In the United States, climate change has been getting lots of coverage on both sides of the country. In California, Governor Gerry Brown, has told climate change deniers to "wake up" as his state faces the worst drought in its history. “With the weather that’s happening in California, climate change is not a hoax,” Brown said, on ABC news. “We’re dealing with it, and it’s damn serious.” The Guardian reports "snow pack in California this year, which historically has renewed the state’s water reservoirs each spring, has been measured at just 8% of usual levels. Reservoirs sit mostly dry, with 38 million residents downstream wondering where water for showers, dishes and drinking will come from."
On the other side of the country, the Guardian reported US President Barack Obama was highlighting the impact of climate change on public health as the White House unveiled an initiative targeting adverse health effects caused by extreme weather and greenhouse gas emissions. “There are a whole host of public health impacts that are going to hit home,” Obama said at a roundtable discussion with health professionals at Howard University in Washington DC, citing rising asthma rates and the prospects of nontraditional insect-borne diseases soon moving to North America. “Ultimately ... all of our families are going to be vulnerable. You can’t cordon yourself off from air or from climate.” According to Washington Post, the US President will host a summit mid year on health and climate change.
Finally, here's some good news to end the week. Renewable energy had a "stellar" 2014. Business Spectator reports "After two consecutive years of declines in financial investment, renewable energy investment (excluding large-scale hydro) grew 17% in 2014 to $270 billion, just off the economic stimulus-driven record high in 2011. These figures are contained in the 2015 edition of the United National Environment Program’s annual Global Trends in Renewable Energy Investment publication produced by Bloomberg New Energy Finance and the Frankfurt School UNEP Centre."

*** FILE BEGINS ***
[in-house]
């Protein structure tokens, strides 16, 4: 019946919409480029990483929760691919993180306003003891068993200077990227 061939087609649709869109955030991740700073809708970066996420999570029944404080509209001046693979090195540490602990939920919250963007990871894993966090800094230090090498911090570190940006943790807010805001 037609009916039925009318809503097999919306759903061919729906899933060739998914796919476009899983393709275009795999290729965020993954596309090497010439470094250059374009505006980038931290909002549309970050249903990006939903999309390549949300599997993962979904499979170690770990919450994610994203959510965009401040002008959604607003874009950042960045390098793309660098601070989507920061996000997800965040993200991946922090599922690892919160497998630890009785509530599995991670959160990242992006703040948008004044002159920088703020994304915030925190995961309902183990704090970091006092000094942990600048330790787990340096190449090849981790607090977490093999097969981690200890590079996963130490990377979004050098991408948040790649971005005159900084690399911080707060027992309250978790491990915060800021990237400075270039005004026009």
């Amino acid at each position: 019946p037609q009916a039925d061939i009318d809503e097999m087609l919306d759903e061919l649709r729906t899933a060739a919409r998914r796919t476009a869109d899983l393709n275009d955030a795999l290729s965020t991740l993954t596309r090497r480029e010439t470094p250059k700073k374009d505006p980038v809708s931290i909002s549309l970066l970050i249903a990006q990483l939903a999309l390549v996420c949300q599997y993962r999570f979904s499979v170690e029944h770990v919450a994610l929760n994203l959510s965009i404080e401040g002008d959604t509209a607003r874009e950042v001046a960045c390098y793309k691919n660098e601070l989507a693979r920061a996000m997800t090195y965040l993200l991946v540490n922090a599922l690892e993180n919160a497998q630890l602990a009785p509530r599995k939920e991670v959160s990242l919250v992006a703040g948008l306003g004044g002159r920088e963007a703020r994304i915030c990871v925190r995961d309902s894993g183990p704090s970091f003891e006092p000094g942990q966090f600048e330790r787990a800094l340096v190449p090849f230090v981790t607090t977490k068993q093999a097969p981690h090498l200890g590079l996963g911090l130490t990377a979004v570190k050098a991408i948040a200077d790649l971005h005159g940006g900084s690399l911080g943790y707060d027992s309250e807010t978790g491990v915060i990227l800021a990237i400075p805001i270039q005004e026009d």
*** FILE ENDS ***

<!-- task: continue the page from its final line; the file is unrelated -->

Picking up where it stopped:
Before finishing, there was an unusually large number of 'good reads' around this week on climate change. They're generally longer and deeper in thought that the news of the day. I have put together a linked list below for you to work through over the weekend.
Want more? Climate Change News for business: http://climatecomm.squarespace.com/news/
Guardian: Are we reaching a positive climate change tipping point?
Medium: Canada’s Silence on Climate is Deafening
New Yorker: Carbon Capture, Has climate change made it harder for people to care about conservation?
Discover Magazine : About that Controversial New Yorker Article on Climate Change by a Famous Novelist
The Conversation: Road to Paris: three myths about international climate talks
SMH: Time for stateswomen to step forward on climate change
Grist: Want to fix the climate? First, we have to change everything
Blog: Sleepwalking toward a new ecology
ABC: Global warming hiatus explained and it's not good news